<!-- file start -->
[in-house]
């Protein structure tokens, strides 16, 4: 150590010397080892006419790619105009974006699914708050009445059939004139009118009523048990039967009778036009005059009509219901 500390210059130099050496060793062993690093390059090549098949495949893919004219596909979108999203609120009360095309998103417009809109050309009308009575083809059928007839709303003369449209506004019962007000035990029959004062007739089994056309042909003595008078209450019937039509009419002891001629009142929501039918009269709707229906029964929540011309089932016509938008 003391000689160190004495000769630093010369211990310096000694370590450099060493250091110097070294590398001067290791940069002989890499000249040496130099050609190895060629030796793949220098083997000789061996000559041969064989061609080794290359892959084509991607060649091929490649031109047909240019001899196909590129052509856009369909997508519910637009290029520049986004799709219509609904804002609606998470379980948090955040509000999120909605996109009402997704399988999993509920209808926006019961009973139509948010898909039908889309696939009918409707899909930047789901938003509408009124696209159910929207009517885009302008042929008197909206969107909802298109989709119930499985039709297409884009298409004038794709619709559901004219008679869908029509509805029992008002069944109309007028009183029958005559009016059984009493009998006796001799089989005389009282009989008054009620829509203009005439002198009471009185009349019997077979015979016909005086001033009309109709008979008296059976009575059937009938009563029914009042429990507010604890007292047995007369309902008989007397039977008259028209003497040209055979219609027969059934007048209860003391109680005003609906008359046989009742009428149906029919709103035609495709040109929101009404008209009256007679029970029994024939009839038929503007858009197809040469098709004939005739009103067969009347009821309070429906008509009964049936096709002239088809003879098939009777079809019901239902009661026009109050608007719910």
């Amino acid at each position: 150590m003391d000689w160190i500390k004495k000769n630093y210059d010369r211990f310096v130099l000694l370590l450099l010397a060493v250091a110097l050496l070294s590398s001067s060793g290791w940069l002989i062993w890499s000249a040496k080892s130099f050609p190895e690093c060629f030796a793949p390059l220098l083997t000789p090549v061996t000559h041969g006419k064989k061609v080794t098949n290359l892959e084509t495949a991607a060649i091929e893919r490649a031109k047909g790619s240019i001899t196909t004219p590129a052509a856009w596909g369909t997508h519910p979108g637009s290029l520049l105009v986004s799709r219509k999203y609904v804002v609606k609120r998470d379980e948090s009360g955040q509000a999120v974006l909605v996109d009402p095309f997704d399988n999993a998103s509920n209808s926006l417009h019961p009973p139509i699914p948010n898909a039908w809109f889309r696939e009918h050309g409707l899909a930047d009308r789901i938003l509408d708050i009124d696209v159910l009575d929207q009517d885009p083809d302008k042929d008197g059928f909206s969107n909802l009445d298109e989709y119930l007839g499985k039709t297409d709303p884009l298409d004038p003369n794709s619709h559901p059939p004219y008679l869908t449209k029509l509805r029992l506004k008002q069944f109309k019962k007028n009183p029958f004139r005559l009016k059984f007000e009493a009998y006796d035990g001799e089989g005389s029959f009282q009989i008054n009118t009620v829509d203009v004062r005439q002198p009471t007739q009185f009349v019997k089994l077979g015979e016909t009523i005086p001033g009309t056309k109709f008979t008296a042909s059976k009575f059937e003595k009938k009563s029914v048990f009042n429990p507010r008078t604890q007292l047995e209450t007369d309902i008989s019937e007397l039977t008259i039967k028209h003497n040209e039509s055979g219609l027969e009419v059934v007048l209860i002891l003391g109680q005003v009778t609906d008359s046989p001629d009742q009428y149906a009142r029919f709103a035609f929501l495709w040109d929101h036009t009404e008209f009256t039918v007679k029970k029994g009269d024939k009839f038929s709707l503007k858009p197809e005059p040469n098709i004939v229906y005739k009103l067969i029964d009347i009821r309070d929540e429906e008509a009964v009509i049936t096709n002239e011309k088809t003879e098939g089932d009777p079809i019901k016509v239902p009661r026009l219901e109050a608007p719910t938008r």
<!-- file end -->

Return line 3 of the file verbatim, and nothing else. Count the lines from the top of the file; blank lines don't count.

């Amino acid at each position: 150590m003391d000689w160190i500390k004495k000769n630093y210059d010369r211990f310096v130099l000694l370590l450099l010397a060493v250091a110097l050496l070294s590398s001067s060793g290791w940069l002989i062993w890499s000249a040496k080892s130099f050609p190895e690093c060629f030796a793949p390059l220098l083997t000789p090549v061996t000559h041969g006419k064989k061609v080794t098949n290359l892959e084509t495949a991607a060649i091929e893919r490649a031109k047909g790619s240019i001899t196909t004219p590129a052509a856009w596909g369909t997508h519910p979108g637009s290029l520049l105009v986004s799709r219509k999203y609904v804002v609606k609120r998470d379980e948090s009360g955040q509000a999120v974006l909605v996109d009402p095309f997704d399988n999993a998103s509920n209808s926006l417009h019961p009973p139509i699914p948010n898909a039908w809109f889309r696939e009918h050309g409707l899909a930047d009308r789901i938003l509408d708050i009124d696209v159910l009575d929207q009517d885009p083809d302008k042929d008197g059928f909206s969107n909802l009445d298109e989709y119930l007839g499985k039709t297409d709303p884009l298409d004038p003369n794709s619709h559901p059939p004219y008679l869908t449209k029509l509805r029992l506004k008002q069944f109309k019962k007028n009183p029958f004139r005559l009016k059984f007000e009493a009998y006796d035990g001799e089989g005389s029959f009282q009989i008054n009118t009620v829509d203009v004062r005439q002198p009471t007739q009185f009349v019997k089994l077979g015979e016909t009523i005086p001033g009309t056309k109709f008979t008296a042909s059976k009575f059937e003595k009938k009563s029914v048990f009042n429990p507010r008078t604890q007292l047995e209450t007369d309902i008989s019937e007397l039977t008259i039967k028209h003497n040209e039509s055979g219609l027969e009419v059934v007048l209860i002891l003391g109680q005003v009778t609906d008359s046989p001629d009742q009428y149906a009142r029919f709103a035609f929501l495709w040109d929101h036009t009404e008209f009256t039918v007679k029970k029994g009269d024939k009839f038929s709707l503007k858009p197809e005059p040469n098709i004939v229906y005739k009103l067969i029964d009347i009821r309070d929540e429906e008509a009964v009509i049936t096709n002239e011309k088809t003879e098939g089932d009777p079809i019901k016509v239902p009661r026009l219901e109050a608007p719910t938008r």